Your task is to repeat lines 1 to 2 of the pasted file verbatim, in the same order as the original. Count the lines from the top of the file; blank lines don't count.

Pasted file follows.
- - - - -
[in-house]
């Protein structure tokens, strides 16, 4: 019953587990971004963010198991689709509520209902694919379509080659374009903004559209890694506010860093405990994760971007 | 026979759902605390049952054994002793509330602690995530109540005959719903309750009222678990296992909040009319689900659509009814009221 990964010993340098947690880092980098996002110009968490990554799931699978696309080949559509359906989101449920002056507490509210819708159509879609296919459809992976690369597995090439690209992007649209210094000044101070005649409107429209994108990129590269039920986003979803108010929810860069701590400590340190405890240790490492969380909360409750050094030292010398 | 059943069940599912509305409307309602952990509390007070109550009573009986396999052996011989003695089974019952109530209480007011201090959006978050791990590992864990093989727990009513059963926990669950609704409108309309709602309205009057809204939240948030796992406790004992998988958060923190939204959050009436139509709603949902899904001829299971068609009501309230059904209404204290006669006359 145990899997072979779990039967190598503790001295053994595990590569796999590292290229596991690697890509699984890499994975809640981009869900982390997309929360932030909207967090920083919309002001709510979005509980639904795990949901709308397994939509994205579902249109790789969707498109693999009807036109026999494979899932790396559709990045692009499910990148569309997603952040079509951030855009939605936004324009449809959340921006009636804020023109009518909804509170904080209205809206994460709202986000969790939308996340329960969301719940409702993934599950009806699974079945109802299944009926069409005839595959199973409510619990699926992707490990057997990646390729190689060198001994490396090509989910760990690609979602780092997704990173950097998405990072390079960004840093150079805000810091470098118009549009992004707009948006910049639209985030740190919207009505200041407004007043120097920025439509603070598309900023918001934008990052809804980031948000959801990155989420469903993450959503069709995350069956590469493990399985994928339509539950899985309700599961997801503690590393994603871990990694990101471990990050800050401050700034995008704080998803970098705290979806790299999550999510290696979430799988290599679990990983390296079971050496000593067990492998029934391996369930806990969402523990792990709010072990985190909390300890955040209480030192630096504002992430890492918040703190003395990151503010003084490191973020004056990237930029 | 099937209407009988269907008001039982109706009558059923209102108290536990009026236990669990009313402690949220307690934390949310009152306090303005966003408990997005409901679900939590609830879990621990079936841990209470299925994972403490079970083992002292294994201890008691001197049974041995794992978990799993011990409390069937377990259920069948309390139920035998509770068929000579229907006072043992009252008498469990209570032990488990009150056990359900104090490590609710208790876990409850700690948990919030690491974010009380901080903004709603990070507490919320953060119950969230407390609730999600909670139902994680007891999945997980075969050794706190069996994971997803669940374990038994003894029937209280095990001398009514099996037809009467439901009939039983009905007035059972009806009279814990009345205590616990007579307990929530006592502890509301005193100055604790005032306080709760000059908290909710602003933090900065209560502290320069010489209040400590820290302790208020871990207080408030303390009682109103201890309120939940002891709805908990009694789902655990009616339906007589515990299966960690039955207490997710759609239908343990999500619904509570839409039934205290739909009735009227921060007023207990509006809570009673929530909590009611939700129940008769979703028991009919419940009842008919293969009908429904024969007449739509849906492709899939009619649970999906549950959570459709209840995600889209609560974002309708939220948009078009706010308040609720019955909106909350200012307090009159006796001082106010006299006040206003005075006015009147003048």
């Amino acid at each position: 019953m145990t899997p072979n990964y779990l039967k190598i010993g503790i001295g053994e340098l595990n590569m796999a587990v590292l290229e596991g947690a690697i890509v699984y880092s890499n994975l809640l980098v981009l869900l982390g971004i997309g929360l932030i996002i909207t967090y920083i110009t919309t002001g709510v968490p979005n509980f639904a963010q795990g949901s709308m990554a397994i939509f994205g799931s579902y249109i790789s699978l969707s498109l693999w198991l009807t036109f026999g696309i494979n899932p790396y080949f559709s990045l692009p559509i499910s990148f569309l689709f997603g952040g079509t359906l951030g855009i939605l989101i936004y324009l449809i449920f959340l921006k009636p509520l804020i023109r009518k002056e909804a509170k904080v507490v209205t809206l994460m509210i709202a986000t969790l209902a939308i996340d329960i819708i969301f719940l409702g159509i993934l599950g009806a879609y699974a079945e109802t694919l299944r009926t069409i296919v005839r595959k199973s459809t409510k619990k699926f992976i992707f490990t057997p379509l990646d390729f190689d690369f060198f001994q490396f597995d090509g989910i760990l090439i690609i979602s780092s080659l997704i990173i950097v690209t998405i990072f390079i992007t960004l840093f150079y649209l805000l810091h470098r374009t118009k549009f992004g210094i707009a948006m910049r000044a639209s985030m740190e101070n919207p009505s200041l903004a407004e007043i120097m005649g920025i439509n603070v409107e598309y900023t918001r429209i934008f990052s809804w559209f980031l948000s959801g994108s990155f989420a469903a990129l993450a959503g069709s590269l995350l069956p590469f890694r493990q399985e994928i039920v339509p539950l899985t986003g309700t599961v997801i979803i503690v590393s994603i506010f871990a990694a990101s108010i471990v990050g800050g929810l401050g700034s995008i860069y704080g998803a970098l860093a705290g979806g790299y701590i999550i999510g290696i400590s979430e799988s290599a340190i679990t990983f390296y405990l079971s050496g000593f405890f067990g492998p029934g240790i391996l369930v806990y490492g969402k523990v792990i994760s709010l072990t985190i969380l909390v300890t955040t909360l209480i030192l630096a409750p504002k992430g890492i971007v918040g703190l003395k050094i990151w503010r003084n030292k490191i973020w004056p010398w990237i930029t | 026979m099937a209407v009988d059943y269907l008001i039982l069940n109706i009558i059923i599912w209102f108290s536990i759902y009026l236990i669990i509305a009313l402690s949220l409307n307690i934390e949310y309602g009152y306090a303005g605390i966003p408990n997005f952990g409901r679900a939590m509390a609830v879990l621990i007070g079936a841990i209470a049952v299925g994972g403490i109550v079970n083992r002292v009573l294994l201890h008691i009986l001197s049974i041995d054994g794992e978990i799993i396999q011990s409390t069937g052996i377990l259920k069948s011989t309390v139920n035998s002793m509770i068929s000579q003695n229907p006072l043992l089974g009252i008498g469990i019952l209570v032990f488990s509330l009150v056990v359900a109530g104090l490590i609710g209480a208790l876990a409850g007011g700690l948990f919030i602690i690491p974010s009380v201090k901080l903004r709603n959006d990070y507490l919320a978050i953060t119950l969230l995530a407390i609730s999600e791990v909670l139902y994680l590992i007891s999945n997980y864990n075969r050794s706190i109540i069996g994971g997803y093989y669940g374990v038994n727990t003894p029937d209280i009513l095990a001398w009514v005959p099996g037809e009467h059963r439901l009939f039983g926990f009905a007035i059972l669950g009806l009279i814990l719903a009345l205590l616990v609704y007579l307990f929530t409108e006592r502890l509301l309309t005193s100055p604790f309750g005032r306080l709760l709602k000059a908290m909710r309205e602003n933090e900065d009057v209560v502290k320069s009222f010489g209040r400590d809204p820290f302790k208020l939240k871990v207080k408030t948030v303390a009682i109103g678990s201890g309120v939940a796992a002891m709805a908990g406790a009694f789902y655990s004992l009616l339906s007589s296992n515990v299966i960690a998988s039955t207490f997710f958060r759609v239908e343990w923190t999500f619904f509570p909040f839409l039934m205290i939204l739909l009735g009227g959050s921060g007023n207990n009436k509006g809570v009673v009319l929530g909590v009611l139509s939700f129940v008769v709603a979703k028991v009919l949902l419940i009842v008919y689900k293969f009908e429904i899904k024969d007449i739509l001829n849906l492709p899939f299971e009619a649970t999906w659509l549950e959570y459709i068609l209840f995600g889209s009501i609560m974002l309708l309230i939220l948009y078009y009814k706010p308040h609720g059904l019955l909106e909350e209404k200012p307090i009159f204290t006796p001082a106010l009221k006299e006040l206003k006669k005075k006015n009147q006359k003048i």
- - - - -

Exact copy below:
[in-house]
């Protein structure tokens, strides 16, 4: 019953587990971004963010198991689709509520209902694919379509080659374009903004559209890694506010860093405990994760971007 | 026979759902605390049952054994002793509330602690995530109540005959719903309750009222678990296992909040009319689900659509009814009221 990964010993340098947690880092980098996002110009968490990554799931699978696309080949559509359906989101449920002056507490509210819708159509879609296919459809992976690369597995090439690209992007649209210094000044101070005649409107429209994108990129590269039920986003979803108010929810860069701590400590340190405890240790490492969380909360409750050094030292010398 | 059943069940599912509305409307309602952990509390007070109550009573009986396999052996011989003695089974019952109530209480007011201090959006978050791990590992864990093989727990009513059963926990669950609704409108309309709602309205009057809204939240948030796992406790004992998988958060923190939204959050009436139509709603949902899904001829299971068609009501309230059904209404204290006669006359 145990899997072979779990039967190598503790001295053994595990590569796999590292290229596991690697890509699984890499994975809640981009869900982390997309929360932030909207967090920083919309002001709510979005509980639904795990949901709308397994939509994205579902249109790789969707498109693999009807036109026999494979899932790396559709990045692009499910990148569309997603952040079509951030855009939605936004324009449809959340921006009636804020023109009518909804509170904080209205809206994460709202986000969790939308996340329960969301719940409702993934599950009806699974079945109802299944009926069409005839595959199973409510619990699926992707490990057997990646390729190689060198001994490396090509989910760990690609979602780092997704990173950097998405990072390079960004840093150079805000810091470098118009549009992004707009948006910049639209985030740190919207009505200041407004007043120097920025439509603070598309900023918001934008990052809804980031948000959801990155989420469903993450959503069709995350069956590469493990399985994928339509539950899985309700599961997801503690590393994603871990990694990101471990990050800050401050700034995008704080998803970098705290979806790299999550999510290696979430799988290599679990990983390296079971050496000593067990492998029934391996369930806990969402523990792990709010072990985190909390300890955040209480030192630096504002992430890492918040703190003395990151503010003084490191973020004056990237930029 | 099937209407009988269907008001039982109706009558059923209102108290536990009026236990669990009313402690949220307690934390949310009152306090303005966003408990997005409901679900939590609830879990621990079936841990209470299925994972403490079970083992002292294994201890008691001197049974041995794992978990799993011990409390069937377990259920069948309390139920035998509770068929000579229907006072043992009252008498469990209570032990488990009150056990359900104090490590609710208790876990409850700690948990919030690491974010009380901080903004709603990070507490919320953060119950969230407390609730999600909670139902994680007891999945997980075969050794706190069996994971997803669940374990038994003894029937209280095990001398009514099996037809009467439901009939039983009905007035059972009806009279814990009345205590616990007579307990929530006592502890509301005193100055604790005032306080709760000059908290909710602003933090900065209560502290320069010489209040400590820290302790208020871990207080408030303390009682109103201890309120939940002891709805908990009694789902655990009616339906007589515990299966960690039955207490997710759609239908343990999500619904509570839409039934205290739909009735009227921060007023207990509006809570009673929530909590009611939700129940008769979703028991009919419940009842008919293969009908429904024969007449739509849906492709899939009619649970999906549950959570459709209840995600889209609560974002309708939220948009078009706010308040609720019955909106909350200012307090009159006796001082106010006299006040206003005075006015009147003048």